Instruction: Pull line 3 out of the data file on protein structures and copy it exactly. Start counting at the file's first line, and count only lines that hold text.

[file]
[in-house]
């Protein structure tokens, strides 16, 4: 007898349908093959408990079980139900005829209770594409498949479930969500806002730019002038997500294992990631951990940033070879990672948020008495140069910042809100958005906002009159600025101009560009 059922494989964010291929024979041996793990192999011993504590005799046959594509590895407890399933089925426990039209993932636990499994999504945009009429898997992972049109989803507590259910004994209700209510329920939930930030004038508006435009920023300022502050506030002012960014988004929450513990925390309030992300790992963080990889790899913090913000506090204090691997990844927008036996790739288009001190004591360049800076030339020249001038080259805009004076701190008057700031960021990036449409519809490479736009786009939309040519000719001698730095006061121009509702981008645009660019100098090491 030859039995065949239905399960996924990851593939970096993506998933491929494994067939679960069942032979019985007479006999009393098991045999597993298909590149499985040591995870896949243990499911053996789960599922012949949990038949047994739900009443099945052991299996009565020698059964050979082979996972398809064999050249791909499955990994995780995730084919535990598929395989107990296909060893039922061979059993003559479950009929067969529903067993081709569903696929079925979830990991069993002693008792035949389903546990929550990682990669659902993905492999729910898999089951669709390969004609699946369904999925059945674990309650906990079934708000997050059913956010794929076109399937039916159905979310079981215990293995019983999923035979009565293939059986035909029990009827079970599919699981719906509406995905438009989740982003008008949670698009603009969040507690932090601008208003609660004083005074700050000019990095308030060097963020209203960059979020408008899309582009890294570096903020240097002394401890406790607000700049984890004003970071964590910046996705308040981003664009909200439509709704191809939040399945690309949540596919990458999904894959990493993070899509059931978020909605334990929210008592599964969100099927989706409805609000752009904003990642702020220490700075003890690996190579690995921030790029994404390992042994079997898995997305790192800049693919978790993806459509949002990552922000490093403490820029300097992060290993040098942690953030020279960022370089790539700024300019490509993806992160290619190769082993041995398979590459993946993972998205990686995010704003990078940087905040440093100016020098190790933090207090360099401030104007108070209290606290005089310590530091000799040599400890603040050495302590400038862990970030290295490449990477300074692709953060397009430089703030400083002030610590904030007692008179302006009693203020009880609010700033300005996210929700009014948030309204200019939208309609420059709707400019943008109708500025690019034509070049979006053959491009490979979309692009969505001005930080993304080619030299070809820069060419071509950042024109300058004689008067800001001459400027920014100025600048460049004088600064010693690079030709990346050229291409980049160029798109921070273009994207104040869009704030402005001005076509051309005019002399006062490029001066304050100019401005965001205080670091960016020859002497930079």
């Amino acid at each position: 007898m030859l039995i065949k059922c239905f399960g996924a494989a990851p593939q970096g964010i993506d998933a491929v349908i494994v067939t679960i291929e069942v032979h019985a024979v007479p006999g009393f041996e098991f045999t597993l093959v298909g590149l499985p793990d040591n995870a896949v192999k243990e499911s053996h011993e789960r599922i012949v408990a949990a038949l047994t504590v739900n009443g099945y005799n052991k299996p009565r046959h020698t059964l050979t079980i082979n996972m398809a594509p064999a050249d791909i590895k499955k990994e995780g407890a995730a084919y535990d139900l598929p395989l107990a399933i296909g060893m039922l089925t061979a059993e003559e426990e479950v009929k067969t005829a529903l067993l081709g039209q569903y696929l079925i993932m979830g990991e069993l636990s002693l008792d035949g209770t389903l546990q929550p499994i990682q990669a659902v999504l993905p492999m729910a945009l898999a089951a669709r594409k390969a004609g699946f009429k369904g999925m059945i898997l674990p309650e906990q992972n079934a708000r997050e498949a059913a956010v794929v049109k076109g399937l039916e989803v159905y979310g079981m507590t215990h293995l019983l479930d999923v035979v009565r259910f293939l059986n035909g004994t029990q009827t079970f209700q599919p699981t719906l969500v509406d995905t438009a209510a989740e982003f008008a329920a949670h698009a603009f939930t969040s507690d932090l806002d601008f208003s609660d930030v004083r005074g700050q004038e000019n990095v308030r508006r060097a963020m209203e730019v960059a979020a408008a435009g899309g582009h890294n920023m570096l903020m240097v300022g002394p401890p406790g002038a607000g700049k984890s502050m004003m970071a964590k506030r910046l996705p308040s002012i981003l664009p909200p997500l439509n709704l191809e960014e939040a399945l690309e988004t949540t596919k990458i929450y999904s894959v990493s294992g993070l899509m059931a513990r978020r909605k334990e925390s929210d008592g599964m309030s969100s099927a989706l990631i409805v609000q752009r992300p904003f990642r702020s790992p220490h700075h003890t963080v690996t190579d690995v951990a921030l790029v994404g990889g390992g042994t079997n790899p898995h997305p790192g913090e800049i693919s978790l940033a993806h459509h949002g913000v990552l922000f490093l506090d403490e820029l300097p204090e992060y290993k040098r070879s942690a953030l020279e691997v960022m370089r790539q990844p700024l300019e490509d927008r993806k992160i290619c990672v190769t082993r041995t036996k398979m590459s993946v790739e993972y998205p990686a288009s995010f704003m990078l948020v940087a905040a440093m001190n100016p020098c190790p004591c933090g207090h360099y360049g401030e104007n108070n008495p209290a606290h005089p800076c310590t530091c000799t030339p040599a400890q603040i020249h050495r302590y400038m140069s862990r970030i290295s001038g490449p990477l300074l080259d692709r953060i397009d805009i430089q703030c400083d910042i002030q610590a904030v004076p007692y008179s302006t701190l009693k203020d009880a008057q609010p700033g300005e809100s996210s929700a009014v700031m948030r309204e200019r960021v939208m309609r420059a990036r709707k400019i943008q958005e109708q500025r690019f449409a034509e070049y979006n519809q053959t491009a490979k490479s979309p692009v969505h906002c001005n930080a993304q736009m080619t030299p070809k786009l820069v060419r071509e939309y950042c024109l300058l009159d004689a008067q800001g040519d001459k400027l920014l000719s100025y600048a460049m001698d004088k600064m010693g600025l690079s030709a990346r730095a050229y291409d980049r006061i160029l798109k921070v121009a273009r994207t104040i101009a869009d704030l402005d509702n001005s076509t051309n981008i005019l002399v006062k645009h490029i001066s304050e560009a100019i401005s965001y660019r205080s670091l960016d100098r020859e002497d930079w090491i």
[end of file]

């Amino acid at each position: 007898m030859l039995i065949k059922c239905f399960g996924a494989a990851p593939q970096g964010i993506d998933a491929v349908i494994v067939t679960i291929e069942v032979h019985a024979v007479p006999g009393f041996e098991f045999t597993l093959v298909g590149l499985p793990d040591n995870a896949v192999k243990e499911s053996h011993e789960r599922i012949v408990a949990a038949l047994t504590v739900n009443g099945y005799n052991k299996p009565r046959h020698t059964l050979t079980i082979n996972m398809a594509p064999a050249d791909i590895k499955k990994e995780g407890a995730a084919y535990d139900l598929p395989l107990a399933i296909g060893m039922l089925t061979a059993e003559e426990e479950v009929k067969t005829a529903l067993l081709g039209q569903y696929l079925i993932m979830g990991e069993l636990s002693l008792d035949g209770t389903l546990q929550p499994i990682q990669a659902v999504l993905p492999m729910a945009l898999a089951a669709r594409k390969a004609g699946f009429k369904g999925m059945i898997l674990p309650e906990q992972n079934a708000r997050e498949a059913a956010v794929v049109k076109g399937l039916e989803v159905y979310g079981m507590t215990h293995l019983l479930d999923v035979v009565r259910f293939l059986n035909g004994t029990q009827t079970f209700q599919p699981t719906l969500v509406d995905t438009a209510a989740e982003f008008a329920a949670h698009a603009f939930t969040s507690d932090l806002d601008f208003s609660d930030v004083r005074g700050q004038e000019n990095v308030r508006r060097a963020m209203e730019v960059a979020a408008a435009g899309g582009h890294n920023m570096l903020m240097v300022g002394p401890p406790g002038a607000g700049k984890s502050m004003m970071a964590k506030r910046l996705p308040s002012i981003l664009p909200p997500l439509n709704l191809e960014e939040a399945l690309e988004t949540t596919k990458i929450y999904s894959v990493s294992g993070l899509m059931a513990r978020r909605k334990e925390s929210d008592g599964m309030s969100s099927a989706l990631i409805v609000q752009r992300p904003f990642r702020s790992p220490h700075h003890t963080v690996t190579d690995v951990a921030l790029v994404g990889g390992g042994t079997n790899p898995h997305p790192g913090e800049i693919s978790l940033a993806h459509h949002g913000v990552l922000f490093l506090d403490e820029l300097p204090e992060y290993k040098r070879s942690a953030l020279e691997v960022m370089r790539q990844p700024l300019e490509d927008r993806k992160i290619c990672v190769t082993r041995t036996k398979m590459s993946v790739e993972y998205p990686a288009s995010f704003m990078l948020v940087a905040a440093m001190n100016p020098c190790p004591c933090g207090h360099y360049g401030e104007n108070n008495p209290a606290h005089p800076c310590t530091c000799t030339p040599a400890q603040i020249h050495r302590y400038m140069s862990r970030i290295s001038g490449p990477l300074l080259d692709r953060i397009d805009i430089q703030c400083d910042i002030q610590a904030v004076p007692y008179s302006t701190l009693k203020d009880a008057q609010p700033g300005e809100s996210s929700a009014v700031m948030r309204e200019r960021v939208m309609r420059a990036r709707k400019i943008q958005e109708q500025r690019f449409a034509e070049y979006n519809q053959t491009a490979k490479s979309p692009v969505h906002c001005n930080a993304q736009m080619t030299p070809k786009l820069v060419r071509e939309y950042c024109l300058l009159d004689a008067q800001g040519d001459k400027l920014l000719s100025y600048a460049m001698d004088k600064m010693g600025l690079s030709a990346r730095a050229y291409d980049r006061i160029l798109k921070v121009a273009r994207t104040i101009a869009d704030l402005d509702n001005s076509t051309n981008i005019l002399v006062k645009h490029i001066s304050e560009a100019i401005s965001y660019r205080s670091l960016d100098r020859e002497d930079w090491i």